Playfield MAI F NO297024 1 70m
the Play-fields 1790s OSA, 647
Playfield 1856 OS 6 inch 1st edn
‘An open space for public festivities, performances etc’ (CSD). The low-lying land on the north side of Markinch Hill was known by this name at least as early as 1790s, when OSA suggested that one explanation of the remarkable terraces on Markinch Hill, overlooking Playfield, was that they were ‘made to accommodate spectators, assembled to behold certain public games, performed in the plain below; which plain is called the Play-fields to this day’ (OSA, 647). In 1829 Lieut-Col. Miller read a paper to the Society of Antiquaries of Scotland in which he speculated on the archaeology and possible historic function of this site, and he there suggested that ‘as the ground ... forms an amphitheatre, some have supposed it to be a playfield, and that the terraces were intended for spectators’ (Miller 1857, 32).
In the latter source, Miller implies that the name Playfield was invented by antiquarians in the context of trying to make sense of these terraces. In the former, the minister presents the name as a genuine local and traditional one, itself evidence for an explanation of the terraces. The OS Name Book cites these explanations without reference to the terraces: ‘believed by the authorities and quoted to have been used in the Feudal times as a place of tournaments and other sports. It is still well known by the name of Playfields’ (92, 21).
While the matter of the name remains contentious, it has to be said that there is nothing inherently impossible in the use of this area as a ‘performance space’ or place of games. The biggest obstacle to accepting this has to do with drainage. There is no doubt that the area is naturally ill-drained, which is why a drain was installed in the eighteenth century: Markinch Plan /1765 shows the ‘Old Tract of the Burn’ meandering its way through this area, with ‘Drain’ running beside it in a straight line, and to a large extent replacing the drainage function of the old burn. This plan also shows the present course of the burn further to the north, with the description ‘Burn New cut about 1780’. To the north of the ‘new-cut’ burn the plan shows Newton Boggs (beside which is Butter Well). However, while tracts of ground to the west of the road are described as ‘Marshy’ and ‘Boggy’, no such description is applied to the area later known as Playfield. Playfield was in fact dry enough for a golf course to be laid out there in the early twentieth century, but the drainage system was destroyed by heavy military machinery during World War II, and the area is currently very wet and used for grazing. In short, the evidence suggests that Playfield was far from the morass or bog which some commentators have presented it as. Another consideration is that the building of the massive railway embankment along the east side of the Playfield in the middle of the nineteenth century will have increased drainage problems.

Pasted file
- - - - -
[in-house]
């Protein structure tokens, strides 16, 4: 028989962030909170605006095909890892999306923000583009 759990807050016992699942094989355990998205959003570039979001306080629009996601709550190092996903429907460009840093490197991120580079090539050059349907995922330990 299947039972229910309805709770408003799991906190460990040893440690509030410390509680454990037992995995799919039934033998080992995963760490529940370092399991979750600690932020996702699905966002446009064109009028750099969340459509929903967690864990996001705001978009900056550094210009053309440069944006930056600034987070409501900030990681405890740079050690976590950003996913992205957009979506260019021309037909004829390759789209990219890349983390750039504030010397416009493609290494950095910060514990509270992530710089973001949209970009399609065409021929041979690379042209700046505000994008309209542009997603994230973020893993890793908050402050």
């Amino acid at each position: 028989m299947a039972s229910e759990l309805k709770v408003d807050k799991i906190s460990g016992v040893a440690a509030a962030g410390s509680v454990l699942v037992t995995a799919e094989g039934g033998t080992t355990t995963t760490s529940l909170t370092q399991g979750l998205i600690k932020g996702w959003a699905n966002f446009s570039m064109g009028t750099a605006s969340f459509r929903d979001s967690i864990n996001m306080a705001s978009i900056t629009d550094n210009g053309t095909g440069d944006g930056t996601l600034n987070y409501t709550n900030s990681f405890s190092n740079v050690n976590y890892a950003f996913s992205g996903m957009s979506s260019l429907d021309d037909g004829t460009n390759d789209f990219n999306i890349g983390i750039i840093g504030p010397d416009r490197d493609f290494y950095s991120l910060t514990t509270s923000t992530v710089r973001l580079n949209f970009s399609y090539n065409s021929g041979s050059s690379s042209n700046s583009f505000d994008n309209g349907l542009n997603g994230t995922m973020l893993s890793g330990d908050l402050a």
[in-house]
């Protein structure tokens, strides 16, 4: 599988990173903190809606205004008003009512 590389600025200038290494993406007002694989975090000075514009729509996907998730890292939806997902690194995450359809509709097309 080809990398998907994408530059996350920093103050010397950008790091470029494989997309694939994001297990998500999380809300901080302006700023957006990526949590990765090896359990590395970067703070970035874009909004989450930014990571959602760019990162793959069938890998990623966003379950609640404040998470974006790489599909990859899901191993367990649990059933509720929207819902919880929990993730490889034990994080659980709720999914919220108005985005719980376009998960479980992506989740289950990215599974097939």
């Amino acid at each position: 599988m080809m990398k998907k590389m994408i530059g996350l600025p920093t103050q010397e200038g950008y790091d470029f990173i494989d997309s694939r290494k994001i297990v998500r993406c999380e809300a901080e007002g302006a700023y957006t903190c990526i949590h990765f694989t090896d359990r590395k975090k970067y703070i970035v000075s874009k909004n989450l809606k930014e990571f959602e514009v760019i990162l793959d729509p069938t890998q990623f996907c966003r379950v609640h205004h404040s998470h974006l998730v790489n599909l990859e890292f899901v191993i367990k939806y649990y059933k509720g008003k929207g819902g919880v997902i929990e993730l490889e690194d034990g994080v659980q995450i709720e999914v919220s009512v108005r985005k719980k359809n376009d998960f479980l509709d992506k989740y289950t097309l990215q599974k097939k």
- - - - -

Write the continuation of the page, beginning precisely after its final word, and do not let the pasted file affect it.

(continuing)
Apart from impeding the flow of water, the railway embankment has perhaps also impeded our understanding and interpretation of this important landscape. At the east end of the Playfield, and now hidden from it by the embankment, lies the long, low hill by the Markinch or Back Burn, the site of the nineteenth-century cemetery of Markinch. This hill may well have been the original Dalginch, the site of the chief legal assembly in Fife and Fothrif until the twelfth century (see MAI Introduction, Early Importance: Secular, and Dalginch KWY). Such assemblies would have been the focus for public festivities and games (see discussion under Inchinnie # MAI and Markinch, above). Given the proximity of Playfield to the presumed original site of Dalginch, it may indeed have been used for such events. If this possibility is accepted, it in turn has a bearing on our interpretation of the terraces, with which this discussion started. Until further investigation has been carried out on the ground, we should certainly not rule out the theory that these terraces were for spectators at events held on the area which later became known as Playfield.
This place-name appeared in printed volume 2